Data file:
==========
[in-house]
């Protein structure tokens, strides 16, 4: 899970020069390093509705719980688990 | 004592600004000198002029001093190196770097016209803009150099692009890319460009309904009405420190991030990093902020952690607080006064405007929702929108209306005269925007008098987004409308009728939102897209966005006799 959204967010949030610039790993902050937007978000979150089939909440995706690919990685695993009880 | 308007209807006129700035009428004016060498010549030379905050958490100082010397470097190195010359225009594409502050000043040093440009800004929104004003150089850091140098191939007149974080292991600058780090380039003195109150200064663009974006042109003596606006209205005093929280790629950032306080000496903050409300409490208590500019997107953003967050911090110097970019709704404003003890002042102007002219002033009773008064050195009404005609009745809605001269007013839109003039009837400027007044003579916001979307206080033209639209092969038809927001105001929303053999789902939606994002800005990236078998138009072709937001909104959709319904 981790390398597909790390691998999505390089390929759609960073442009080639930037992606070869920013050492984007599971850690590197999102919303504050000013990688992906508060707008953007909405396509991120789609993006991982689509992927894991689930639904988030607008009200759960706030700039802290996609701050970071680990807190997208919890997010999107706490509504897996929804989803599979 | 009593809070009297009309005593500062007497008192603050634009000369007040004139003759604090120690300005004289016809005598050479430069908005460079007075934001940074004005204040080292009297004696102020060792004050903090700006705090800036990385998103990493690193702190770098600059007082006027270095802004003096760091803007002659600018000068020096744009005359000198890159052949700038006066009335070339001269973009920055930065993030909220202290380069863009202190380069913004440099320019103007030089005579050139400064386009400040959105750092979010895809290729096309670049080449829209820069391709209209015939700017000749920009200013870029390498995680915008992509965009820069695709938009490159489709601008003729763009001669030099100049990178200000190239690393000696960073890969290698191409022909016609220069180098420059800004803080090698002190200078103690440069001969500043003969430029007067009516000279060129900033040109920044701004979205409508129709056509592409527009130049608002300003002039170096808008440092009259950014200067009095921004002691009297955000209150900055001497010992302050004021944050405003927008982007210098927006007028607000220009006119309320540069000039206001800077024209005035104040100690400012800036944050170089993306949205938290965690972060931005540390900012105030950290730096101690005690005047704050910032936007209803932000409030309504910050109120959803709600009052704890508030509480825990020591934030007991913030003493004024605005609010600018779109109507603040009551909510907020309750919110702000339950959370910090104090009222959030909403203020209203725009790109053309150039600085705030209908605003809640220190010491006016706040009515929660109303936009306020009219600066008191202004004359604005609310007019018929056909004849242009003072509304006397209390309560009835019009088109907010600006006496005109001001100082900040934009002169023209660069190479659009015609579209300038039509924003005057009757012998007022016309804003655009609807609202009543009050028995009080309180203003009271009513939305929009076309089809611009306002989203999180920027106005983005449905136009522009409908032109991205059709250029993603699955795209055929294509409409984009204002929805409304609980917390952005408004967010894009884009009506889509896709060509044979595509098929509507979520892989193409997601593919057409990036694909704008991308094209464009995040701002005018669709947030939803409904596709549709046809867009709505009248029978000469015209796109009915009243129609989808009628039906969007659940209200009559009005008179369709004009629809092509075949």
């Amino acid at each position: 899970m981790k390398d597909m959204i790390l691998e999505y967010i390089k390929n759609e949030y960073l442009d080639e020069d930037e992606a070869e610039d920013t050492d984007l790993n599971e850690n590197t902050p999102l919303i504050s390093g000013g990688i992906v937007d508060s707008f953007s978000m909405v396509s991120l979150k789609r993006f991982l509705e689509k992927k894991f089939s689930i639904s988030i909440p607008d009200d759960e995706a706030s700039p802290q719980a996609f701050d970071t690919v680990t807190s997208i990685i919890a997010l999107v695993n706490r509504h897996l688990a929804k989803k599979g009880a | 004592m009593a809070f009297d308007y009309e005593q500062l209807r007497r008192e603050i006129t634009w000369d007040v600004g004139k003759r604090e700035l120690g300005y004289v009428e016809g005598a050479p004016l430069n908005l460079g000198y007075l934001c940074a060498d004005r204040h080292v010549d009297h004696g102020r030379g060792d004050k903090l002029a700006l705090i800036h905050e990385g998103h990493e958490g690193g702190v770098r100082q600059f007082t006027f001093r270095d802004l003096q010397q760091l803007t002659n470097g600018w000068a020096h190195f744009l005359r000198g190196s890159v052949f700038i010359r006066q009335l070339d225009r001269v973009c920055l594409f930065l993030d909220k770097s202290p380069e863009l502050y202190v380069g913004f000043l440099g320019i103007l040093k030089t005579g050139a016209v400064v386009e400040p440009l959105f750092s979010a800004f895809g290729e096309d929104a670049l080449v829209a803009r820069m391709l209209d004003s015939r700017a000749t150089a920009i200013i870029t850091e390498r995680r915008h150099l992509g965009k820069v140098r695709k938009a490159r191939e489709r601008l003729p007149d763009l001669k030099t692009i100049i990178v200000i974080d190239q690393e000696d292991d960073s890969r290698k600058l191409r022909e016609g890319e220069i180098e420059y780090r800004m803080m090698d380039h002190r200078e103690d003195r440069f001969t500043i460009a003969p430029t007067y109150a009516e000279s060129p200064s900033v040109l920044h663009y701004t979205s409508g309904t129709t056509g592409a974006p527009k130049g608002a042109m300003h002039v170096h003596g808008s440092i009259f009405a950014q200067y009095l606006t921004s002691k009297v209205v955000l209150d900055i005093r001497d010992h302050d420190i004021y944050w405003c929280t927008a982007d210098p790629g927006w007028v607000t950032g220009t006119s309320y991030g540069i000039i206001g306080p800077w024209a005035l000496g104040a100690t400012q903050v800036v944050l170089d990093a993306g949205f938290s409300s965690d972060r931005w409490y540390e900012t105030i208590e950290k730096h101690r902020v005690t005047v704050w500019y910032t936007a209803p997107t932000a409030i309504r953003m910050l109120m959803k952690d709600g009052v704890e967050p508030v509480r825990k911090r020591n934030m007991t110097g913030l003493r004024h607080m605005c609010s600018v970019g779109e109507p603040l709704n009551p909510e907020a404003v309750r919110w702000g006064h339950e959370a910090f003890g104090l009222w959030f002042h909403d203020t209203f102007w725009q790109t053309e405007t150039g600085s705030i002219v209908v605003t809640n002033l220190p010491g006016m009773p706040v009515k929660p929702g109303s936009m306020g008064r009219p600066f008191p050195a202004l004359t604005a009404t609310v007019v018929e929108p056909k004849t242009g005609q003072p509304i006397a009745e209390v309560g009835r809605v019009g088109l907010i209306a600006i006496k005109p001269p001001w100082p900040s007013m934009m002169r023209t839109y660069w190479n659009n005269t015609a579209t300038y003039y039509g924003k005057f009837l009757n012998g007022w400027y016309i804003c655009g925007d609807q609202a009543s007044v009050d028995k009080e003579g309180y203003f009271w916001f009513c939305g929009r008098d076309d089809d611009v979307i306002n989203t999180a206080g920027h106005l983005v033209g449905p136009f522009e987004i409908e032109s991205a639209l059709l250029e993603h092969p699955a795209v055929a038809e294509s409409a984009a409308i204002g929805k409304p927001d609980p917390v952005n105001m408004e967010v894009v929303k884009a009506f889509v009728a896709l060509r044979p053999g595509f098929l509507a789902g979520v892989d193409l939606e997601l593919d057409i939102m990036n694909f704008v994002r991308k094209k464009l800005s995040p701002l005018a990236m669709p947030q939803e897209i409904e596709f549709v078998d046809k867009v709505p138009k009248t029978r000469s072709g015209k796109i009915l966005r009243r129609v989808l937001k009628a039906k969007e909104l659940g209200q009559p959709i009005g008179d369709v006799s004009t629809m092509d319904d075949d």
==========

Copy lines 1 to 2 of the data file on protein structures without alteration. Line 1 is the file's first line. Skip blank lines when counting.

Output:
[in-house]
């Protein structure tokens, strides 16, 4: 899970020069390093509705719980688990 | 004592600004000198002029001093190196770097016209803009150099692009890319460009309904009405420190991030990093902020952690607080006064405007929702929108209306005269925007008098987004409308009728939102897209966005006799 959204967010949030610039790993902050937007978000979150089939909440995706690919990685695993009880 | 308007209807006129700035009428004016060498010549030379905050958490100082010397470097190195010359225009594409502050000043040093440009800004929104004003150089850091140098191939007149974080292991600058780090380039003195109150200064663009974006042109003596606006209205005093929280790629950032306080000496903050409300409490208590500019997107953003967050911090110097970019709704404003003890002042102007002219002033009773008064050195009404005609009745809605001269007013839109003039009837400027007044003579916001979307206080033209639209092969038809927001105001929303053999789902939606994002800005990236078998138009072709937001909104959709319904 981790390398597909790390691998999505390089390929759609960073442009080639930037992606070869920013050492984007599971850690590197999102919303504050000013990688992906508060707008953007909405396509991120789609993006991982689509992927894991689930639904988030607008009200759960706030700039802290996609701050970071680990807190997208919890997010999107706490509504897996929804989803599979 | 009593809070009297009309005593500062007497008192603050634009000369007040004139003759604090120690300005004289016809005598050479430069908005460079007075934001940074004005204040080292009297004696102020060792004050903090700006705090800036990385998103990493690193702190770098600059007082006027270095802004003096760091803007002659600018000068020096744009005359000198890159052949700038006066009335070339001269973009920055930065993030909220202290380069863009202190380069913004440099320019103007030089005579050139400064386009400040959105750092979010895809290729096309670049080449829209820069391709209209015939700017000749920009200013870029390498995680915008992509965009820069695709938009490159489709601008003729763009001669030099100049990178200000190239690393000696960073890969290698191409022909016609220069180098420059800004803080090698002190200078103690440069001969500043003969430029007067009516000279060129900033040109920044701004979205409508129709056509592409527009130049608002300003002039170096808008440092009259950014200067009095921004002691009297955000209150900055001497010992302050004021944050405003927008982007210098927006007028607000220009006119309320540069000039206001800077024209005035104040100690400012800036944050170089993306949205938290965690972060931005540390900012105030950290730096101690005690005047704050910032936007209803932000409030309504910050109120959803709600009052704890508030509480825990020591934030007991913030003493004024605005609010600018779109109507603040009551909510907020309750919110702000339950959370910090104090009222959030909403203020209203725009790109053309150039600085705030209908605003809640220190010491006016706040009515929660109303936009306020009219600066008191202004004359604005609310007019018929056909004849242009003072509304006397209390309560009835019009088109907010600006006496005109001001100082900040934009002169023209660069190479659009015609579209300038039509924003005057009757012998007022016309804003655009609807609202009543009050028995009080309180203003009271009513939305929009076309089809611009306002989203999180920027106005983005449905136009522009409908032109991205059709250029993603699955795209055929294509409409984009204002929805409304609980917390952005408004967010894009884009009506889509896709060509044979595509098929509507979520892989193409997601593919057409990036694909704008991308094209464009995040701002005018669709947030939803409904596709549709046809867009709505009248029978000469015209796109009915009243129609989808009628039906969007659940209200009559009005008179369709004009629809092509075949």